simply Edwin and Arch in control, the Haven Seed Co. continued its
emphasis on growing for the wholesale trade only and moved toward
tomato seed as a specialty. Various lands were leased for growing
crops, and many workers (a number of Japanese) were employed.
Despite all efforts however, by December, 1909 Arch was forced to
Leaving Edwin in charge at Lodi,
Arch Haven came south as far as the Santa Ana-Tustin area through
the winter of 1909 - 1910 to look over the possibilities for the
relocation of the company. Once in Orange County he made the
acquaintance of C. E. Utt and other local people who became
interested in the venture; by July 1910 the move was announced.
Hardly was the crop of 1910 a
certainty than came the news of the illness of Edwin Haven's second
son., Harris. The family left Lodi to divide itself between Banning
to be near Harris and Tustin to oversee the seed business. Arch
Haven and Lizzie Hattie Brown of Tustin were married in the summer
of 1911; their first home was "a horse-drawn cook house" so that
"they could move from place to place so that she could cook for the
help." After Harris' death in January, 1912 the family was reunited
in Tustin. The seed company had been given a Santa Ana address from
Edwin Haven died September 15,
1917, and Arch Haven and his brother Lawrence carried on the seed
business as president and secretary respectively. In 1918 a large
seed warehouse was constructed by the J. S. Fluor Co. of Santa Ana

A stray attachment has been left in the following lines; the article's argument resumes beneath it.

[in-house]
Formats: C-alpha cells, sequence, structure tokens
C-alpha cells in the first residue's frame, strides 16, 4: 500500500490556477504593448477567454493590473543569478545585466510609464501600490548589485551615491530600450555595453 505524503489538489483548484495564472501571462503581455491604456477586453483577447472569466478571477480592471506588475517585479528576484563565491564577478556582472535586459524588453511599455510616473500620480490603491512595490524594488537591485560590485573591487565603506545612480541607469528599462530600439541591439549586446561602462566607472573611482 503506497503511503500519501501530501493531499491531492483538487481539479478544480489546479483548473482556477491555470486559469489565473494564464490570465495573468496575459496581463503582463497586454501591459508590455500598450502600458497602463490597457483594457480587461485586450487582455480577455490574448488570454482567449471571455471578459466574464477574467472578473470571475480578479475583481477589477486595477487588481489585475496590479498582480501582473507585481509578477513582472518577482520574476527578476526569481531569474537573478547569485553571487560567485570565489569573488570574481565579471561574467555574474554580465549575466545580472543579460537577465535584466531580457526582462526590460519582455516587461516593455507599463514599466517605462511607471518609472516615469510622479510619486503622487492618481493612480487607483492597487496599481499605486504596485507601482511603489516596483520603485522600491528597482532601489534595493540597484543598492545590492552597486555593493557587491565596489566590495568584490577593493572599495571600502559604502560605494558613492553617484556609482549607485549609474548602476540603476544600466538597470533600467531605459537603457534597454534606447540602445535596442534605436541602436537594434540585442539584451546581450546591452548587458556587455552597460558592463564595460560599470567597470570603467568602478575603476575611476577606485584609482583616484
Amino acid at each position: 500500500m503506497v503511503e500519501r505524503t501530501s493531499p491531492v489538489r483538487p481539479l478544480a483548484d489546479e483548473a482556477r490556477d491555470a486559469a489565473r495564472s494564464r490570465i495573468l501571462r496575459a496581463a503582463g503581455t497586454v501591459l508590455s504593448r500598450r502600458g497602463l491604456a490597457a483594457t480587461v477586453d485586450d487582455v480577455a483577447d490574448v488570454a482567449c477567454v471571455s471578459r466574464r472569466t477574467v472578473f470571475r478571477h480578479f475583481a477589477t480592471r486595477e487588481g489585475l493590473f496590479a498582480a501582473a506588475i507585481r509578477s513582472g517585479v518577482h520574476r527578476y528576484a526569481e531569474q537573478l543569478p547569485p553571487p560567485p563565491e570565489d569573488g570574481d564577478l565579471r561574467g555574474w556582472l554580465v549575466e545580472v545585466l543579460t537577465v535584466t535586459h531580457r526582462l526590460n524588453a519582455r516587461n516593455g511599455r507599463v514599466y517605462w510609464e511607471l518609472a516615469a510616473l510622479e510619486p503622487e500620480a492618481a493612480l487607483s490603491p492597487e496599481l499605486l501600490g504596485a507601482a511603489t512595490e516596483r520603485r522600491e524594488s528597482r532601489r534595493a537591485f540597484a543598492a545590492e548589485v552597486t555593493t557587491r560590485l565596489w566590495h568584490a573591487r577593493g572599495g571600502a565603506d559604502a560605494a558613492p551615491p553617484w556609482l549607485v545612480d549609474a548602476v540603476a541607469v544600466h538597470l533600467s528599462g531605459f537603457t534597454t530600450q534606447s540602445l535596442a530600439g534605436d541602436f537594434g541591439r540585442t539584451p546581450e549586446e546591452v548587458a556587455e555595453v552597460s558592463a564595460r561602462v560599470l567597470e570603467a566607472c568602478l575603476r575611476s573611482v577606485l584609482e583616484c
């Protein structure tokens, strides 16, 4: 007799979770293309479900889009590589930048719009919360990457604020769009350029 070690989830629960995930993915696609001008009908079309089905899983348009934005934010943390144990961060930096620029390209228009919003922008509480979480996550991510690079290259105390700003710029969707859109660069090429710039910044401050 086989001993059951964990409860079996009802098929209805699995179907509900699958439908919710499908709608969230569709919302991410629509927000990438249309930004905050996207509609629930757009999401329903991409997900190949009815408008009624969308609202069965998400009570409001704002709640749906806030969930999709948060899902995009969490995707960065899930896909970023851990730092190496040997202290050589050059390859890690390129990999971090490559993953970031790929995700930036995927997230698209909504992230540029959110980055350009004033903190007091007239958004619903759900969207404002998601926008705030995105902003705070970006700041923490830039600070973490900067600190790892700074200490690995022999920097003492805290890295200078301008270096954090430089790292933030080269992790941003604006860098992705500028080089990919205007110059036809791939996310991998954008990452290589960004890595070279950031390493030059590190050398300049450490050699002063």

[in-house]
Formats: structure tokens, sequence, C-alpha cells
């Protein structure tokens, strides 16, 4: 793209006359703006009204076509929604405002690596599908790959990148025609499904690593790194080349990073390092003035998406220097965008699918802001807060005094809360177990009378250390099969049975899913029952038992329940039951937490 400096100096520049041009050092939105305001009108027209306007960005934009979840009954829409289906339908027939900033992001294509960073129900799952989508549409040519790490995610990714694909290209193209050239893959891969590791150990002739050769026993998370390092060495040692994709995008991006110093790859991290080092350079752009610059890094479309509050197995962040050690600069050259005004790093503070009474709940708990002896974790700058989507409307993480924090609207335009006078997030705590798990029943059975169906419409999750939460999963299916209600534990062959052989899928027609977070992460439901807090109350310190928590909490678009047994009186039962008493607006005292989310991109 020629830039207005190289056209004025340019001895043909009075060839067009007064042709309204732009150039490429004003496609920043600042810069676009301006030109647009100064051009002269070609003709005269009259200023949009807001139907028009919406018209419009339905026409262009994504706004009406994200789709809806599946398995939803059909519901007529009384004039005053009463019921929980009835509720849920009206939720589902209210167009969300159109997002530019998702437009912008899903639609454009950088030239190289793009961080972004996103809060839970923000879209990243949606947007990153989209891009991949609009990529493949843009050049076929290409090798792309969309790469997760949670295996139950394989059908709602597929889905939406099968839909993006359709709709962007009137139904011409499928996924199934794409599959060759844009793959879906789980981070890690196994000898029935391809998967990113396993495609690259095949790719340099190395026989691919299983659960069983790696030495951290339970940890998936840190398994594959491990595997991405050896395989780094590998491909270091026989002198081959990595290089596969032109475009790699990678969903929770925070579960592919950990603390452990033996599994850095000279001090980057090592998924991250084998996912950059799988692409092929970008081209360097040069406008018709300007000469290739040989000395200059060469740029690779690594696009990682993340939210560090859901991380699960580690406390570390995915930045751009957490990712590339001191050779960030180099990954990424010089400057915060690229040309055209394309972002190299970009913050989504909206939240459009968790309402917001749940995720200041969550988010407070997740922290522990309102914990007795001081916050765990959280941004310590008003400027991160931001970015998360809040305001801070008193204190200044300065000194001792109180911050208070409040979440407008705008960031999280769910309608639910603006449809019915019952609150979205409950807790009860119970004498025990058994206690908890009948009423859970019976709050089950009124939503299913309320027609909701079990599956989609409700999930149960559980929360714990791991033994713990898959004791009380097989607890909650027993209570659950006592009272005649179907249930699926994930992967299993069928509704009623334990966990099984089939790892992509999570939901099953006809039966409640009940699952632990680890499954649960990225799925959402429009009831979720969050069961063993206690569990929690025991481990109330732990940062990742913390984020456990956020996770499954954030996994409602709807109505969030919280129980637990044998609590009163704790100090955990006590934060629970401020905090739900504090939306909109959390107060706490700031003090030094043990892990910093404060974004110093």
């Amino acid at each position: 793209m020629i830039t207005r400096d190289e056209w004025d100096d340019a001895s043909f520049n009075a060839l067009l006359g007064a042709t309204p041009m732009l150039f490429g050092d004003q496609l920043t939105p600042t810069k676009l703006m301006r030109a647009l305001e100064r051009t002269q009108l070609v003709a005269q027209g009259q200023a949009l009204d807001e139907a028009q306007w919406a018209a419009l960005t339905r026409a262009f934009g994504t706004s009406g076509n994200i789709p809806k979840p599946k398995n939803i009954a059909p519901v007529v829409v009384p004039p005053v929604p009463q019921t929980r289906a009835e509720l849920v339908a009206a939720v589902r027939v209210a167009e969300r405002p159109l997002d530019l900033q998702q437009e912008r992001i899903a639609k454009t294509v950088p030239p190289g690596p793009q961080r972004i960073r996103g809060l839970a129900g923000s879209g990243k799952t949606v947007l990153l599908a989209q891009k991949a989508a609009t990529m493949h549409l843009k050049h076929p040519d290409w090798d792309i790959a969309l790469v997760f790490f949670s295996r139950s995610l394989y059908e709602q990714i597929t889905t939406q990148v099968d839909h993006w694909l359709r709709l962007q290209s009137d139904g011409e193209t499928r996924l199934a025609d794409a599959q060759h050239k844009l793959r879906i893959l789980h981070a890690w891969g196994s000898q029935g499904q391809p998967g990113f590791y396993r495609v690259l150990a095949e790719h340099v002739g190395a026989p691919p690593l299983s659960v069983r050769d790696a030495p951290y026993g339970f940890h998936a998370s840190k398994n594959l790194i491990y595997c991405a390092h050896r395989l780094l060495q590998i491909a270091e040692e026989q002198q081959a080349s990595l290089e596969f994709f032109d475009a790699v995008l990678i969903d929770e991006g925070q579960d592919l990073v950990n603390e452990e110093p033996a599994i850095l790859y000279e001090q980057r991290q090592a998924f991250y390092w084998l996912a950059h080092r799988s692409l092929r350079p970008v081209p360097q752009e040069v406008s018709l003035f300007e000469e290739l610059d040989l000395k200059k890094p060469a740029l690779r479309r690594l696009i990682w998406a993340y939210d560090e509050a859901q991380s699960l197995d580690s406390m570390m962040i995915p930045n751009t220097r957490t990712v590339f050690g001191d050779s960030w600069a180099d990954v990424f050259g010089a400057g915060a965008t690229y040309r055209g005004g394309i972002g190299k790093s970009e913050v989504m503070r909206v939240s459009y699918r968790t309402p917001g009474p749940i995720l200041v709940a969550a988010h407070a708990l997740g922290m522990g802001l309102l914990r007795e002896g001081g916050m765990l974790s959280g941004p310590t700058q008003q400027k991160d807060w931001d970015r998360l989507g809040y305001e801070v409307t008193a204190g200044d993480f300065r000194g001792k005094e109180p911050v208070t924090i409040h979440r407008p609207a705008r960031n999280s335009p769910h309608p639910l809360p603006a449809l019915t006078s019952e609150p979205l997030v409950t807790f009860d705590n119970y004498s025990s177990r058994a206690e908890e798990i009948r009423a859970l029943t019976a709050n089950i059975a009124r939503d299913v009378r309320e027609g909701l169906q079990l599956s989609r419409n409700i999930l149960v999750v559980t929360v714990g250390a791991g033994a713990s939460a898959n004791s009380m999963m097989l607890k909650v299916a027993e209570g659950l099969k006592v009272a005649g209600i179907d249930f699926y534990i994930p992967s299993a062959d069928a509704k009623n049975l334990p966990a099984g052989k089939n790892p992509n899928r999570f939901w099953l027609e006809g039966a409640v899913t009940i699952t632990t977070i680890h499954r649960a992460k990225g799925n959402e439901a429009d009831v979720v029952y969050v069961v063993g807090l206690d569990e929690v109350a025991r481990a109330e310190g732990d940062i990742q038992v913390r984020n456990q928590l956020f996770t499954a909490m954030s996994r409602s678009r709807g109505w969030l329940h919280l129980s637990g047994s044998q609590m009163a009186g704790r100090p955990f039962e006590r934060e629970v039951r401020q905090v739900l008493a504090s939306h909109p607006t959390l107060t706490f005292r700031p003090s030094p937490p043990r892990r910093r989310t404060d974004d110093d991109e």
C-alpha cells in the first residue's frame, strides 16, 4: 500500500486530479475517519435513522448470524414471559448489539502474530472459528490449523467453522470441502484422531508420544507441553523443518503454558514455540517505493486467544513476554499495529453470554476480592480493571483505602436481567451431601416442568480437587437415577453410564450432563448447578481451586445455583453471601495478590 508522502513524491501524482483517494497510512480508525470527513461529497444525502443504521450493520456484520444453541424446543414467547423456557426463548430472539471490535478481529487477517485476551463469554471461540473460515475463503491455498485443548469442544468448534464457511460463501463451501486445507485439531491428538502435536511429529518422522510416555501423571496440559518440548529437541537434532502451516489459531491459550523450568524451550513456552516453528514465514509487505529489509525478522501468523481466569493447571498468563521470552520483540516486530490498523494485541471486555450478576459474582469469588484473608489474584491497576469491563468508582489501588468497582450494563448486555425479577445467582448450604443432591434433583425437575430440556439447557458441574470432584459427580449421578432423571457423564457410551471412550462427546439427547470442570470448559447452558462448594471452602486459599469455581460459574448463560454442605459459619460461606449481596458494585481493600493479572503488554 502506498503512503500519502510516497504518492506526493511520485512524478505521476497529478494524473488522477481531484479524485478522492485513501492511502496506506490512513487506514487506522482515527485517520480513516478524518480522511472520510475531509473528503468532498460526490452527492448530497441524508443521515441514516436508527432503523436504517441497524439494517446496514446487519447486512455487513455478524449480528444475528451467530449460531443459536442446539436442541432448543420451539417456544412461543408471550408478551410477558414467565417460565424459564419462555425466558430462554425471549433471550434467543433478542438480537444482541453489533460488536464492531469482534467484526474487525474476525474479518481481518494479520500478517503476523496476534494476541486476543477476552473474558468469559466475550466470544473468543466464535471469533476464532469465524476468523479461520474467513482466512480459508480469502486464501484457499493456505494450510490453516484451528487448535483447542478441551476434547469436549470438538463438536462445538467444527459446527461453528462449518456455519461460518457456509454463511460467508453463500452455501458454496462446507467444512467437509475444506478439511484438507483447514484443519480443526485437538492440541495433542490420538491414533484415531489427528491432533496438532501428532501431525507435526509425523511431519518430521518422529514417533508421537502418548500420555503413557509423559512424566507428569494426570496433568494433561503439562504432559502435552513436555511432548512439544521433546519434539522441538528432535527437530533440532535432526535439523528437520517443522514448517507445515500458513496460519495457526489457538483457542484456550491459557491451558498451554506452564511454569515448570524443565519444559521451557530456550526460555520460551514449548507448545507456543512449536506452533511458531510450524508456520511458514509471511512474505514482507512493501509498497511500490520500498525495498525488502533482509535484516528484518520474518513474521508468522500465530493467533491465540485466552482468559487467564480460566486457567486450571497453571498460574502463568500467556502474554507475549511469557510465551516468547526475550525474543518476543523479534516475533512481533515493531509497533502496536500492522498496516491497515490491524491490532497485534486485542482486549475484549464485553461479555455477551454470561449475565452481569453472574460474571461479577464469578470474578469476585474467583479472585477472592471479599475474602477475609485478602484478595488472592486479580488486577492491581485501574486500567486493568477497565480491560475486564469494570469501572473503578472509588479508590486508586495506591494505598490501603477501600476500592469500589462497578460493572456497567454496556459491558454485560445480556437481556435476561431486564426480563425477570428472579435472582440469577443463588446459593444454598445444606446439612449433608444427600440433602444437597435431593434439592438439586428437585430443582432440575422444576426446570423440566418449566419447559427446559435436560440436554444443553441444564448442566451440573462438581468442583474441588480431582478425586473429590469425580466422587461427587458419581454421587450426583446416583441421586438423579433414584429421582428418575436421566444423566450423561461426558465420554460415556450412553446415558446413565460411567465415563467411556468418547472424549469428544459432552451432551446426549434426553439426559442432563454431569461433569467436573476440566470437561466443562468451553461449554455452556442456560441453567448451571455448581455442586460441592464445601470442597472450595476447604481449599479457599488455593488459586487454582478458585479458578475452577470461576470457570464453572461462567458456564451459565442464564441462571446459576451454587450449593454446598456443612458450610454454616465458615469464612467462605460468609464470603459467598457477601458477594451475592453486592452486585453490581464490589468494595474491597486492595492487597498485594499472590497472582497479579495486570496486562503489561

on the southwest corner of Flower St. and Edinger Road within the
city limits. A barn, designed by Arch, and other out-buildings
together with equipment for cleaning and drying seeds adjoined the
warehouse. Tomato seed was the specialty and was grown for the
wholesale trade only.
After their early experience living
in the horse-drawn Arch and Lizzie Haven resided in Tustin and also
on the warehouse property at Flower and Edinger. Around 1928 they
took their growing family to a leased house and property on the
Rancho Santa Margarita in San Onofre in northern San Diego County.
It was at this time that the Haven Seed Co. records were first
packed into crates for storage. Lawrence and Robert Haven remained
in Santa Ana, and the company affairs were handled by all three
brothers for a number of years.
The latest seed company record in
the collection is a time book dated 1944 to 1946. The Orange County
directories available to researchers in the Santa Ana History Room
of the Santa Ana Public Library indicate that sometime after 1940
Arch Haven was less connected with the seed business; that Lawrence
Haven became president around 1947 and had several non-family
partners; that he lived on or near the warehouse site from about
1933 to perhaps 1956; and that after 1955 the Haven Seed Co. no
longer showed up in a separate listing.
The company records were moved to
Oxnard to the ranch of A. B. Haven, Jr. in the early 1960s and
fork-lifted into the barn. In the 1970s they were brought little by
little to Orange County by Mr. Haven's step-son, Randy Ema. In
1978 he presented them to the Orange County Historical Society; they
resided at the Society, Archives/Depository in the Special
Collections section of the CSU Fullerton Library from 1978 to 1980. They are now in Orange County Historical Society's archive storage